If you want to prepare your young female netball athletes for game intensity, athletic development, improve performance and prevent injuries it is important to implement an integrative and appropriately designed strength training program.

Programs involving resistance and plyometric training for young female netball athletes increase co-activation of the hamstring and quadriceps muscle group. Increased quadriceps and hamstring co-activation improves joint stability, movement efficiency and muscular control to prevent lower body injuries. This is important in supporting the ACL during movement and effective in reducing risk factors associated with ACL injury in female netball athletes. Such as improving knee bending and straightening range of movement (ROM) during landing as well as decreasing the ‘knocking knee’ movement.

It is optimal to introduce NMT to female netball athletes pre-adolescence as after age 14, female athletes may have developed altered joint mechanics due to the changes that occur during maturation. A combination of plyometric and resistance training is most effective for decreased ACL injury risk with more prominent results in female netball athletes under 18 years of age (1).

For the greatest preventative effects, under guidance of a qualified and experienced strength and conditioning coach, a strength training program inclusive of 2 or more sessions per week, for 30 minutes or more should be implemented. It is important to involve hamstring-strengthening exercises to counterbalance the anterior shear force (angled force on front of the knee) produced by quadriceps to protect the ACL.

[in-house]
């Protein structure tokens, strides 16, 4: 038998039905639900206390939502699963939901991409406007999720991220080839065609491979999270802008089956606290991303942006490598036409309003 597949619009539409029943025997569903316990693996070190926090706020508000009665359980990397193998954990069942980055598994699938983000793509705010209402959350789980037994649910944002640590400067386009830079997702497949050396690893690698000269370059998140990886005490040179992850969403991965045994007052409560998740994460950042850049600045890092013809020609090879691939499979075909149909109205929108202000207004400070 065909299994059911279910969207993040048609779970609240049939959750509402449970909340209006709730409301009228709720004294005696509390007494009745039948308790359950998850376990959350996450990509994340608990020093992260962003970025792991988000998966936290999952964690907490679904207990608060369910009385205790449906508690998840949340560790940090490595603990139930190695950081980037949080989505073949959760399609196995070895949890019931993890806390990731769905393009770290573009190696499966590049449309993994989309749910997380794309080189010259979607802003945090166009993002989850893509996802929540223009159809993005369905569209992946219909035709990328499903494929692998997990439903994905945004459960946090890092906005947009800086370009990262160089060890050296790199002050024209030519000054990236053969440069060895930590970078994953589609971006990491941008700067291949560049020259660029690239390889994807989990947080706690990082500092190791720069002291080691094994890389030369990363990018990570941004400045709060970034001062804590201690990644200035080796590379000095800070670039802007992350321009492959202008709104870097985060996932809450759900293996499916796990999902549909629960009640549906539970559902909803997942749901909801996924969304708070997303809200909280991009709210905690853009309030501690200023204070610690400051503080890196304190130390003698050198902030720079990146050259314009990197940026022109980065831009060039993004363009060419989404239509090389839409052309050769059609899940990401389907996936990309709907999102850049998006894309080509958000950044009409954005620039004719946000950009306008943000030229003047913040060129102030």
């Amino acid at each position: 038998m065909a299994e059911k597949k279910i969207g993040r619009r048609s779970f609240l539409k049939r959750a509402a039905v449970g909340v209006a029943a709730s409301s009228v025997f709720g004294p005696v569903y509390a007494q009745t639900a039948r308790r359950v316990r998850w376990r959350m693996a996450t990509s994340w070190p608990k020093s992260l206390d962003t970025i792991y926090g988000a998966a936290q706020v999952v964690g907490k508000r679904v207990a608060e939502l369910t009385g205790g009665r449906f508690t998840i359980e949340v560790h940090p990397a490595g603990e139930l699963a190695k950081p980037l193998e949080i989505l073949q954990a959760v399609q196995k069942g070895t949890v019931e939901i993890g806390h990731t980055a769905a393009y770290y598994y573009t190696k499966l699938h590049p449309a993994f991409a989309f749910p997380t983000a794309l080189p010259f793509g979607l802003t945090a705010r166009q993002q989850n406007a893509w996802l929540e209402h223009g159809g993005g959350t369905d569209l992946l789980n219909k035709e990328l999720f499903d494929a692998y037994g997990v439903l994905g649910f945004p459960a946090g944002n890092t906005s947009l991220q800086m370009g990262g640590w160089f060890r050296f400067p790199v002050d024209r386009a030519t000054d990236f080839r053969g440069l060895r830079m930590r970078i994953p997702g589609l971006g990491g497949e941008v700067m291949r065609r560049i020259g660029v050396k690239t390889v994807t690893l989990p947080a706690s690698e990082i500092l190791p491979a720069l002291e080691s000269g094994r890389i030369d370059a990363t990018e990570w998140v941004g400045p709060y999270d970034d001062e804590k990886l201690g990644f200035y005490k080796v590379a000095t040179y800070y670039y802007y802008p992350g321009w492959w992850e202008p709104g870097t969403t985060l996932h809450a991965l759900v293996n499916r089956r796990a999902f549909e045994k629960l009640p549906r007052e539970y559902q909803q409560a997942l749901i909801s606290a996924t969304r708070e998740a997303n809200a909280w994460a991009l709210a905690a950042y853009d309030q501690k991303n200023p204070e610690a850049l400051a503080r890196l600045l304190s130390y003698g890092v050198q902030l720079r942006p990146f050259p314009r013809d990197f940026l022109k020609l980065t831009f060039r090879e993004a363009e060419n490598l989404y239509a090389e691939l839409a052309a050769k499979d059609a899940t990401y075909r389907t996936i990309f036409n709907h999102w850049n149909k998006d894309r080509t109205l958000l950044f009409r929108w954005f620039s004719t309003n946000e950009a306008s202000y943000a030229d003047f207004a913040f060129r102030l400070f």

Plyometric exercises that demonstrate improved hamstring strength that should be included involve exercises such a depth jumps, single leg hurdle hops, single leg push off, broad jumps and split squat jumps (2). Resistance exercises should also be included for the lower body such as back squat, lunges, barbell split squats and of particular importance to the hamstring muscles the Romanian deadlift, Nordic lowerings, glute bridges and hip thrusts.

Technique focus during NMT programs is crucial and load should only be increased if movement in each exercise is performed correctly. Incorporating and emphasizing deep knee flexion during plyometric and strength exercises significantly improves knee bending during landing as they involve greater recruitment of the hamstrings (3).

If you want to see results in the reduction of ACL injuries in your young female netball athletes, compliance and applying progressive overload (incremental loading of exercises over a period of time) are essential to facilitate long-term physical adaptation.

In summary, the occurrence of ACL injuries can be reduced drastically in young female netball athletes by increasing hamstring strength. If you have any questions about how you can increase your hamstring strength to prevent injury in netball, email me at [email protected]

 

References

  1. Myer GD, Sugimoto D, Thomas S, and Hewett TE. The Influence of Age on the Effectiveness of Neuromuscular Training to Reduce Anterior Cruciate Ligament Injury in Female Athletes: A Meta-Analysis. The American Journal of Sports Medicine 41: 203-215, 2013.
  2. Struminger, A. H., Lewek, M. D., Goto, S., Hibberd, E., & Blackburn, J. T. (2013). Comparison of gluteal and hamstring activation during five commonly used plyometric exercises. Clinical biomechanics, 28(7), 783-789.
  3. Myer GD, Ford KR, Palumbo J, and Hewett TE. Neuromuscular Training Improves Performance and Lower Extremity Biomechanics in Female Athletes. Journal of Strength & Conditioning Research 19: 51-60, 2005.